• Banks
  • Credit Cards
  • Care Providers
  • Transplant Centers (if you are listed)
  • DMV
  • Post Office
  • Social Security (if you are on Medicare or receiving Social Security)
  • Auto Insurance
  • The list goes on and on

Six: Saying Goodbye to All of Your Friends

I lived in Los Angeles for almost 12 years, and my wife lived in Southern California for 7 years before we decided to move to Oregon. In that time, we made some long lasting bonds of friendship. But we were sick of LA, and we were ready for the slower, more peaceful life that Oregon had to offer.

Before we left, we made sure to spend some quality time with all of our friends. We have also stayed in touch with them through the magic of the internet and jet plane travel. The modern world is amazing!

Five: Finding a Job

My wife had gotten a job in Oregon, which is what prompted us to move. We had been thinking about moving there for a year before we went, and we both started applying at all sorts of jobs in the Portland area, but my wife was selected by one. When we moved, I was on CA state disability, so the transition was easy, but I still had to find a job.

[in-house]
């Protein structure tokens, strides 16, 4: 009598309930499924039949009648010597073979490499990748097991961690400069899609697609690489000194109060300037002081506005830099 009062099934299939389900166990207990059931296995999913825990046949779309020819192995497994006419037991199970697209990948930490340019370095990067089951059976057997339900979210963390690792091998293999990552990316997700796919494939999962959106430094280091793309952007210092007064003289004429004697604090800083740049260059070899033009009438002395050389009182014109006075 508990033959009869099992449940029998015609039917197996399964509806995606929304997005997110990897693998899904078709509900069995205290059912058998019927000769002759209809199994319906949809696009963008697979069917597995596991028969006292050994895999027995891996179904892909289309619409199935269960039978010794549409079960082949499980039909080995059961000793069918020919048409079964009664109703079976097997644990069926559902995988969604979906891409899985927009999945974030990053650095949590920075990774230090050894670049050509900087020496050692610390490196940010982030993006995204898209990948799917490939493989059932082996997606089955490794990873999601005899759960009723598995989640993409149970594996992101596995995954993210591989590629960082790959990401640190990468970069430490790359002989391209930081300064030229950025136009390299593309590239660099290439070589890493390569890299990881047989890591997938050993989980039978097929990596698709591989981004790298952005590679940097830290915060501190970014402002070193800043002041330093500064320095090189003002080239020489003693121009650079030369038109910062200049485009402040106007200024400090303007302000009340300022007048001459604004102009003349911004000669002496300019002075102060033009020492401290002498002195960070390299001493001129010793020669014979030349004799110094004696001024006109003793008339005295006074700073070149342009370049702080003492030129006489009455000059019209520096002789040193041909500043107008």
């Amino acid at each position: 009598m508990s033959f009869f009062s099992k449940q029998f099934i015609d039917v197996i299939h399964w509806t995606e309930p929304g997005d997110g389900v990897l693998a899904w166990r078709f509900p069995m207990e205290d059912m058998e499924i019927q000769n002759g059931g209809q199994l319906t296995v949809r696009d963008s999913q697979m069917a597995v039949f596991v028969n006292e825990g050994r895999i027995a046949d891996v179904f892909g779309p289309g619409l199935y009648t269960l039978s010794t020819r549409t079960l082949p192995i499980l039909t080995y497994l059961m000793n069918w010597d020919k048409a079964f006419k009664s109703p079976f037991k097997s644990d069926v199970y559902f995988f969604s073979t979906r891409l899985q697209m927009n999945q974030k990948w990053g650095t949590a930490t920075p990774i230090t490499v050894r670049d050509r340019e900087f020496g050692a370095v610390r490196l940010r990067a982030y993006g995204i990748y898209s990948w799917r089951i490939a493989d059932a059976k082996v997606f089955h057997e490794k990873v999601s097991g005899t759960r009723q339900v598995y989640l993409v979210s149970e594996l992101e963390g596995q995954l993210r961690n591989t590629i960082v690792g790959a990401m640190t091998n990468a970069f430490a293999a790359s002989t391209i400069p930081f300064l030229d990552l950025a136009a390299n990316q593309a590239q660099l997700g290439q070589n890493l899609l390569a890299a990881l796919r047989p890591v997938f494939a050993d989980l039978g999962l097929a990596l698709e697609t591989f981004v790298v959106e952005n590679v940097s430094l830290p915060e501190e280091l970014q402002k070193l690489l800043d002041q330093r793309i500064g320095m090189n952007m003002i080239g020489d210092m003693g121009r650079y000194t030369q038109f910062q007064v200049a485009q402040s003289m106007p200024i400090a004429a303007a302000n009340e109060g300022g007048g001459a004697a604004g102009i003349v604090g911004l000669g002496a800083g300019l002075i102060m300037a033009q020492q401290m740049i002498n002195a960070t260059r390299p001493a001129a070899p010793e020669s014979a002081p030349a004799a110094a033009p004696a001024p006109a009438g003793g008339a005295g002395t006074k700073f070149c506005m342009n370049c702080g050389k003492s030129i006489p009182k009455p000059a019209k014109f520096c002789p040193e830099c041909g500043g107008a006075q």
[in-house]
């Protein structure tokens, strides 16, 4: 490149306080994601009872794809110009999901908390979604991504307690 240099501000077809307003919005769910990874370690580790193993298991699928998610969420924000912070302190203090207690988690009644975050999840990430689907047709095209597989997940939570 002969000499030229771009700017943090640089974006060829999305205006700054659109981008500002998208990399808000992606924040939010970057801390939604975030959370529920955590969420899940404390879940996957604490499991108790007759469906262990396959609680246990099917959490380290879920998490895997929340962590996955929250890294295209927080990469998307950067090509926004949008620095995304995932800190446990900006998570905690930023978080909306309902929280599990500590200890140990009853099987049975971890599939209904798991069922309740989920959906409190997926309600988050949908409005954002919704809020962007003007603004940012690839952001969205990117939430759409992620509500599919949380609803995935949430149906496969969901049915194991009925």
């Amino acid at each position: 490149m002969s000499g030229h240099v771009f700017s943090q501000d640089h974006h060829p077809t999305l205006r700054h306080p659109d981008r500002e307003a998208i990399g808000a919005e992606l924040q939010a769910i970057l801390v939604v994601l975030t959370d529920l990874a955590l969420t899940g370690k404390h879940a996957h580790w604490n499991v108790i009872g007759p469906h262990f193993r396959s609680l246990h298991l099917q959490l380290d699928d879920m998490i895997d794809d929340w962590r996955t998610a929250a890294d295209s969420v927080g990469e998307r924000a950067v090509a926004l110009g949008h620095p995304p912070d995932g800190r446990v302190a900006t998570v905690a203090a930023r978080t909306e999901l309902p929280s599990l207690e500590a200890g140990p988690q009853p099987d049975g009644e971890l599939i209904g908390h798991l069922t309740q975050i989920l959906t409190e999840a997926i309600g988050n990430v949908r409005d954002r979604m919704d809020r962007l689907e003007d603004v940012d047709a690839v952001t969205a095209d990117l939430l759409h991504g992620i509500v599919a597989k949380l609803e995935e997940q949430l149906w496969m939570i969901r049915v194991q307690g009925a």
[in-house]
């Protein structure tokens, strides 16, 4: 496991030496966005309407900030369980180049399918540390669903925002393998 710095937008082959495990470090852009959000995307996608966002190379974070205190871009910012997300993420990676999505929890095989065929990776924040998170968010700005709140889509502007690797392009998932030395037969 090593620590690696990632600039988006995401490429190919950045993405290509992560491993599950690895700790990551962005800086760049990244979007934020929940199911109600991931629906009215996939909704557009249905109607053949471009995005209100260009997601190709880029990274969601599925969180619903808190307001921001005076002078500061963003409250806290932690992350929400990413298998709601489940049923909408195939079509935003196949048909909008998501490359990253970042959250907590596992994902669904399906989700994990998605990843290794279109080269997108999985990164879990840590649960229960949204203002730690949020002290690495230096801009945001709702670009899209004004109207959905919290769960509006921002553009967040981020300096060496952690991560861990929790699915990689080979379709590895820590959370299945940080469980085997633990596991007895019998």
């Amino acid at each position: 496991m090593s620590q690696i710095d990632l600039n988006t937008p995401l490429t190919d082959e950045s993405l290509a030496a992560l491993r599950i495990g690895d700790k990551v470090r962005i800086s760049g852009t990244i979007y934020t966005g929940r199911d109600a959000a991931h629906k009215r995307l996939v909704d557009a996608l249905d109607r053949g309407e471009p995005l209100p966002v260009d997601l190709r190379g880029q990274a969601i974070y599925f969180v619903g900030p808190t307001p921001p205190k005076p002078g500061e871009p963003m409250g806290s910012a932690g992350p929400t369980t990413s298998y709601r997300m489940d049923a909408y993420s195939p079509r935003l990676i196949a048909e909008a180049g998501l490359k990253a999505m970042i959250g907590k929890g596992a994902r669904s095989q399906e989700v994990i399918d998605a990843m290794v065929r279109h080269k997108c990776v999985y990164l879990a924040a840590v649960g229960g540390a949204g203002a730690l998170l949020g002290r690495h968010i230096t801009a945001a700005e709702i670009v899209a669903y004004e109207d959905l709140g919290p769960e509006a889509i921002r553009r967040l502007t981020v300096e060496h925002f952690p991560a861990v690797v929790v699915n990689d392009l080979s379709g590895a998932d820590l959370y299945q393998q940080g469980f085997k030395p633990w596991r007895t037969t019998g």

I do peritoneal dialysis, so I can dialyze at night and get up and go to work in the morning with no problems (most of the time). One job that I was selected to interview for was with the Downtown Portland Social Security Administration. My previous job was working for a Social Security attorney, so I knew all the ins and outs of the program.

Thankfully, they didn’t hire me (I think there was some divine intervention there), and I ended up getting a great job with a semiconductor manufacturing company in the suburbs, close to where we live. This has been the best job I have ever had, as I can take my laptop home and work remotely when I need to. I couldn’t have done that with Social Security!

Four: Finding the Nearest Hospital

In Los Angeles, I was under Kaiser, and there was a Kaiser hospital close to where I lived, so I always went to Kaiser for everything. When I moved to Oregon, Kaiser would no longer accept my Medicare insurance (see item One).

After we were settled in Oregon, I had a day where I went home early from work because my blood pressure was high and wasn’t dropping. On the advice of my dialysis nurse, I went into the emergency room. Thankfully, I already knew where my closest hospital was, so my wife drove me there to get checked out.

You should always know where your closest hospital is for incidents such as these. Of course if you think you are having a stroke or heart attack, call 911 immediately. Don’t take chances with your life!

Three: Changing Health Care Providers